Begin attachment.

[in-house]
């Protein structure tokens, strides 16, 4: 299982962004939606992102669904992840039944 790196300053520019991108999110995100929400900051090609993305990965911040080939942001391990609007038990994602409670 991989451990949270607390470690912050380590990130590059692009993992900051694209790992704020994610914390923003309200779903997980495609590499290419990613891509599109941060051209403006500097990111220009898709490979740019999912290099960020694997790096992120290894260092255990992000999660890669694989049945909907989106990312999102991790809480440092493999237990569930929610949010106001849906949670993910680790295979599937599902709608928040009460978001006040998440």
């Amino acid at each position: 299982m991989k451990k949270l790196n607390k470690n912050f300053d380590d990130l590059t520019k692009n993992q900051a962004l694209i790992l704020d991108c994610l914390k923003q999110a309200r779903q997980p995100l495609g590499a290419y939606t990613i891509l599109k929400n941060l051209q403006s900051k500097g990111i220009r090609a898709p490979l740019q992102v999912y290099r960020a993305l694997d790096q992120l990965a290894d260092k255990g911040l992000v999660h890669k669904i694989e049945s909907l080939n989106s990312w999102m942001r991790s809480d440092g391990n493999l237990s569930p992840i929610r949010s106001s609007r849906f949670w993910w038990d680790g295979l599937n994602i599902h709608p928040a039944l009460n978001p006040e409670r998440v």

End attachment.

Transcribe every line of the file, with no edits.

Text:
[in-house]
């Protein structure tokens, strides 16, 4: 299982962004939606992102669904992840039944 790196300053520019991108999110995100929400900051090609993305990965911040080939942001391990609007038990994602409670 991989451990949270607390470690912050380590990130590059692009993992900051694209790992704020994610914390923003309200779903997980495609590499290419990613891509599109941060051209403006500097990111220009898709490979740019999912290099960020694997790096992120290894260092255990992000999660890669694989049945909907989106990312999102991790809480440092493999237990569930929610949010106001849906949670993910680790295979599937599902709608928040009460978001006040998440």
């Amino acid at each position: 299982m991989k451990k949270l790196n607390k470690n912050f300053d380590d990130l590059t520019k692009n993992q900051a962004l694209i790992l704020d991108c994610l914390k923003q999110a309200r779903q997980p995100l495609g590499a290419y939606t990613i891509l599109k929400n941060l051209q403006s900051k500097g990111i220009r090609a898709p490979l740019q992102v999912y290099r960020a993305l694997d790096q992120l990965a290894d260092k255990g911040l992000v999660h890669k669904i694989e049945s909907l080939n989106s990312w999102m942001r991790s809480d440092g391990n493999l237990s569930p992840i929610r949010s106001s609007r849906f949670w993910w038990d680790g295979l599937n994602i599902h709608p928040a039944l009460n978001p006040e409670r998440v």